MA Hispanic Incarceration Rate 4th Highest in US
Monday, April 29, 2013
According to data from the Sentencing Project, Massachusetts imprisons Hispanic individuals at a rate of 1,229 per 100,000 residents – a ratio of six to one when compared to the rate at which Whites are imprisoned. Nationally, this figure is only 1.8-to-one.
Marc Mauer, Executive Director of the organization, says that many things come into play when deciphering these statistics, but one definite is the impact of policy.
“A shift we’ve seen in the last few decades is the number of individuals in prison is increasing dramatically, something reflective of policies from the War on Drugs implemented in the 1980s. Since that time these figures have escalated significantly,” he said.
Policy In Action
Mauer said that drug-related crimes are different. “Unlike crimes like murder, rape, robbery which involves substantial law enforcement in a community, policing of drug-related crimes is far more discretionary,” he said, adding that each city may be dealing with the issue in a different way.
“You may have the mayor and police in one town saying they’re going after big drug dealers, and in another city, you may see them acting with a with zero tolerance approach. They may be even seeing kids smoking on the corner and arresting them.”
“Statistics show that law enforcement usually lands on low income individuals and people of color, even though drug use is spread across the population. And this may explain a little of what we see behind these figures,” he said.
According to the Sentencing Project, the total incarcerated population in the state is 22,935 individuals, including 10,316 in prison and 12,619 in jail. Sentencing Project estimates that state corrections expenditures in millions, amount to $1,224.
Overall, the prison incarceration rate per 100,000 is 206, with a jail incarceration rate of 197 per 100,000 residents.
A total 68,615 in the Commonwealth are currently listed on probation, with 2,303 listed on parole.
The number of those in prison serving life sentences total 1,760, or 17.1 percent. Fifty-nine juveniles are currently service a life sentence without parole.
The Sentencing Project also monitors racial divides. Compared to the Hispanic imprisonment rate of 1,229 per 100,000, the Black imprisonment rate is 1,635, and only 201 for Whites, breaking down to a six-to-one ration for Hispanics and eight-to-one for Blacks, when compared to Whites.
Mauer also said that the issue is one that is “rapidly evolving.”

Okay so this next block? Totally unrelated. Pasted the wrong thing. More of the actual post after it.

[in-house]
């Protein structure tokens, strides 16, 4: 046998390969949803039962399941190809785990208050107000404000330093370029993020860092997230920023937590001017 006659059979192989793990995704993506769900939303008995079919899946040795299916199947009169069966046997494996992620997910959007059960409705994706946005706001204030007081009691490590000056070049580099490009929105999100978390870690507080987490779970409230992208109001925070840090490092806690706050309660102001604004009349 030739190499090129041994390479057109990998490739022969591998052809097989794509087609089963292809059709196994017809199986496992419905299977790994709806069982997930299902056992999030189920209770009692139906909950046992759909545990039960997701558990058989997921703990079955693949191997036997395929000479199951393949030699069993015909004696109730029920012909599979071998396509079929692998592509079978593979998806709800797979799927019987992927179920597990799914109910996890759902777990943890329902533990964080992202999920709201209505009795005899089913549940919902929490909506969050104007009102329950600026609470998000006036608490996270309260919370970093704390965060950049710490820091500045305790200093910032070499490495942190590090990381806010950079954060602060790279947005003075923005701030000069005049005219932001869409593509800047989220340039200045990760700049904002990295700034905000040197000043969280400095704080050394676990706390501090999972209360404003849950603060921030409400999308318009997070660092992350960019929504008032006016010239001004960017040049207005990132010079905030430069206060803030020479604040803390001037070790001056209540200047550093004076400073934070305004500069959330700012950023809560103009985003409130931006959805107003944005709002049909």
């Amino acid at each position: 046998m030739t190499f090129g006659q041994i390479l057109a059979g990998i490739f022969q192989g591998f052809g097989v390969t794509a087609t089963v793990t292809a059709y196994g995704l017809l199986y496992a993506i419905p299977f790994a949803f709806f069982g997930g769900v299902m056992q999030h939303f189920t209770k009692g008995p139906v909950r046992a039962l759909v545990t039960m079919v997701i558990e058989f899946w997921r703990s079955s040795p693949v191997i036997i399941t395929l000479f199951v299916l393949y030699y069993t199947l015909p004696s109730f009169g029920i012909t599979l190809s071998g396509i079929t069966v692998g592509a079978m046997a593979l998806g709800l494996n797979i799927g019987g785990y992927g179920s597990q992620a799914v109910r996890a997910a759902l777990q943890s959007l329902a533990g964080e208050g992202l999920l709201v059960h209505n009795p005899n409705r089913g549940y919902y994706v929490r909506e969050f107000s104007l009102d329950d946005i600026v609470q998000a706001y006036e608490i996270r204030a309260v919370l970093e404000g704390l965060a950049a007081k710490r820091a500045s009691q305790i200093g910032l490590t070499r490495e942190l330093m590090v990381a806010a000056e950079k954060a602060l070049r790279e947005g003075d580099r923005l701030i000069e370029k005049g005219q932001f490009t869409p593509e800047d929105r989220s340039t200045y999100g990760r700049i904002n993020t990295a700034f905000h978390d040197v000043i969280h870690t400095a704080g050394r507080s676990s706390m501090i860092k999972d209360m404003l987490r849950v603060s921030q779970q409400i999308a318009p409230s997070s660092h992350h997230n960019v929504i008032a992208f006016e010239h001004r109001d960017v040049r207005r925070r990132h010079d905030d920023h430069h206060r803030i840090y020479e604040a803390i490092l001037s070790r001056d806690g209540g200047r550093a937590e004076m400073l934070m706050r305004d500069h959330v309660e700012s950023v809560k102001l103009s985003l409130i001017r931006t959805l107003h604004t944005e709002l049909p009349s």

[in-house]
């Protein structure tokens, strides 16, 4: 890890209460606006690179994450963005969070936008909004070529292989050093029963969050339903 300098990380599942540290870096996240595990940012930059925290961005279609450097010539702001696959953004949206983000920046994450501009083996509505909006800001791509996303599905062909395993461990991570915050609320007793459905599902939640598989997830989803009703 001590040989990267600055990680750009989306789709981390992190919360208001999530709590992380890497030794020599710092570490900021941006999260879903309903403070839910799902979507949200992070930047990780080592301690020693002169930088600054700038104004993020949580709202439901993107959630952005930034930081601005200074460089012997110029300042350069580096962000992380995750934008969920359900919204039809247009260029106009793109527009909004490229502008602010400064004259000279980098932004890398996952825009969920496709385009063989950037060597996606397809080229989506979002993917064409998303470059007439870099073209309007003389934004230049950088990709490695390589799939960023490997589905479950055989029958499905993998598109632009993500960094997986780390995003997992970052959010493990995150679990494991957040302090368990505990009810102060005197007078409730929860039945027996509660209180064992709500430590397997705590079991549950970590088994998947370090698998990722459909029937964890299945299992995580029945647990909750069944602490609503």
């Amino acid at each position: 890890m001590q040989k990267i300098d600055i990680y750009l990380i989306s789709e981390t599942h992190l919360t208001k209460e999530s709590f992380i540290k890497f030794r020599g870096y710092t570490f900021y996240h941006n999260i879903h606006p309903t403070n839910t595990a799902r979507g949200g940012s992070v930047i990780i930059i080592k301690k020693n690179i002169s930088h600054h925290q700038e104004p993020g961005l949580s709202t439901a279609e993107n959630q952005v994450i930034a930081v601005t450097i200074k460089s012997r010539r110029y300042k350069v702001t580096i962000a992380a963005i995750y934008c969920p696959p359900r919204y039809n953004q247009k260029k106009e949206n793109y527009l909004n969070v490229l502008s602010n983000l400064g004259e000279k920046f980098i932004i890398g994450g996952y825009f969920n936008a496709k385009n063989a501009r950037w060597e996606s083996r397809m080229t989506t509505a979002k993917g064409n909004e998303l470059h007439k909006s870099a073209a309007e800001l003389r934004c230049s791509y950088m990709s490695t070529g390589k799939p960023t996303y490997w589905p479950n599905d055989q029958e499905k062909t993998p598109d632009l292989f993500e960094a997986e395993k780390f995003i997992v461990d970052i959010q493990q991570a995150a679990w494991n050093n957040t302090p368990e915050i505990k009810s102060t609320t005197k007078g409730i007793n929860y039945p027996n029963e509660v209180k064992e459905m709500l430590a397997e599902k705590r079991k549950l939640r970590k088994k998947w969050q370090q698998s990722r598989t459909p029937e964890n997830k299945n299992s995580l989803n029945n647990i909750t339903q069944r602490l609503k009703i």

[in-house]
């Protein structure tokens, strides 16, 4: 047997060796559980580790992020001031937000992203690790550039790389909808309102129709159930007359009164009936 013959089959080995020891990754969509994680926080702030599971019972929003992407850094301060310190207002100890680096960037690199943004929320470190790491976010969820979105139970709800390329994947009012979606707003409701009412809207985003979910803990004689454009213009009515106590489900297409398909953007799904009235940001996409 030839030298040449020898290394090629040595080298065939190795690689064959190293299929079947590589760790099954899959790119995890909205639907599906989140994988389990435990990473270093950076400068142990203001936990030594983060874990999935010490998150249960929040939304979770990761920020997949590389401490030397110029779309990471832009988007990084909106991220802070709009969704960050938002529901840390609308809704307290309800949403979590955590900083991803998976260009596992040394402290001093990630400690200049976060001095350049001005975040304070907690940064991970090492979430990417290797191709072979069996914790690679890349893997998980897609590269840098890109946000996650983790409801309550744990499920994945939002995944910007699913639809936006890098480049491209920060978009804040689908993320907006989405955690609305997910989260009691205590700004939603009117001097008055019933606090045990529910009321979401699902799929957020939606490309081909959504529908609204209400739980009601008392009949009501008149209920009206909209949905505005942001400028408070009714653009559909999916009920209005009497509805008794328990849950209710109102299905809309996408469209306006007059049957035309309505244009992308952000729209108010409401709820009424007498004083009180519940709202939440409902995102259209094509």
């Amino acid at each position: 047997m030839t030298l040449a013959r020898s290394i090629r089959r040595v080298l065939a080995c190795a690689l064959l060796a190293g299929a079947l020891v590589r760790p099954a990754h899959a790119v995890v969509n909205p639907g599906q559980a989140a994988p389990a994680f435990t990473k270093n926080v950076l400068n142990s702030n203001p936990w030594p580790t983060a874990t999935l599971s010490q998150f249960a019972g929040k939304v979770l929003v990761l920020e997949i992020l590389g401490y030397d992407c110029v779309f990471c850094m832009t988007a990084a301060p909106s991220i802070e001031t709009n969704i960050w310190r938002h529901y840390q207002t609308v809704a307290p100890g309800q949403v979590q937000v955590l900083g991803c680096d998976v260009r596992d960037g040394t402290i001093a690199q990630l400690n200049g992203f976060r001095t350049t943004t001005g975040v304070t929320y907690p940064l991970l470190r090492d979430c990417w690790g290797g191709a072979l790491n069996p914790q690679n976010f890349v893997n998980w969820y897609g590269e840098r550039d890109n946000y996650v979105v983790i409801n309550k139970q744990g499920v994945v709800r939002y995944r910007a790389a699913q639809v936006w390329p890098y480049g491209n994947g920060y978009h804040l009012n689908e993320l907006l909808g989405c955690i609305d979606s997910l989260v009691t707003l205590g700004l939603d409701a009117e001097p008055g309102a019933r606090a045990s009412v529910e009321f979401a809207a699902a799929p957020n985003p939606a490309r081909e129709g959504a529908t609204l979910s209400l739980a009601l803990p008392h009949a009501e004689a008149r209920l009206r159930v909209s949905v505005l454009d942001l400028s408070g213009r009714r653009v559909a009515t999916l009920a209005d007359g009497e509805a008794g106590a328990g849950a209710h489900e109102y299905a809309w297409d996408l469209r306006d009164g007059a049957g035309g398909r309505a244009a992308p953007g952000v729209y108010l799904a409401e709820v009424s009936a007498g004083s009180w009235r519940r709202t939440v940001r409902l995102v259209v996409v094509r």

“The number of Hispanics has increased rapidly last few year. And obviously this issue depends on their establishment in the community and levels of involvement in the justice system,” he said.
Compared to the Nation
Nationally, in state prisons and local jails, Hispanics are incarcerated at nearly twice the rate of whites, compared to Massachusetts’ six times.
“It’s interesting – when you look at Hispanics, we see strong disparities in African-Americans,” Mauer said. “Latinos are incarcerated at six times the rate of whiles, and for African-Americans, that figure is often two to three times the rate of whites. Some of the same reasons are seen for African-Americans, for Latinos, but not to the same degree. It’s also true that geographically, the term ‘Hispanic’ does cover a wide range, depending on the area. It could mean Mexican if you’re in Arizona, Cuban if you’re in southern Florida, or Puerto Rican if you’re in New York, depending on immigration histories and the current status. So there is some breaking down of that required to see what that looks like.”
At the national level, 2,257,267 individuals are incarcerated in prison and in jail, with national state corrections expenditures in millions, rising to $51,984.
Causes Behind the Figures
Mauer says that this issue goes beyond policy, to society’s inclination to use prison as a “first response.”
“There has been an explosion in the prison population,” he said. “I think we’ve come to rely on imprisonment as our first response, and there are many negative effects to incarceration. We should be trying to limit that whenever possible due to all of the ripple effects.”
Mauer added that with the imbalance in funding the prison system, efforts to lower recidivism are hampered.
“Because we have poured so much into the back end of the system, we are starved at the front end – prevention and treatment, alternatives to sentencing, programs to divert people from incarceration. It’s a good moment to look at how we could diminish populations in reasonable manner.”
What Can Be Done
Despite the high ratio in Massachusetts, Mauer said that there are states that are stabilizing their prison populations and even shutting facilities – New York and New Jersey.
“In the last decade, they have reduced their prison population by about 20 percent,” he said. “That came out of a mix of things – partly a lowered crime rate in New York City, and also policy changes and diverting drug offenders from prison and reducing the number of people sent to prison after parole. A lot of times, offenders violate technical conditions of parole and end up back in prison.”
But Mauer said there has been a focus in these states to make other sanctions and conscious policy changes at a number of levels.
- Overcoming the “School-to-Prison Pipeline”
- Teaching Kids How to Avoid Wearing Prison Stripes
- The Need for Multicultural Services to Overcome the School-to-Prison Pipeline
- Report: MA’s Criminal Justice Policies Costly, Ineffective
- Grace Ross: Time to Crack Down on Prison Costs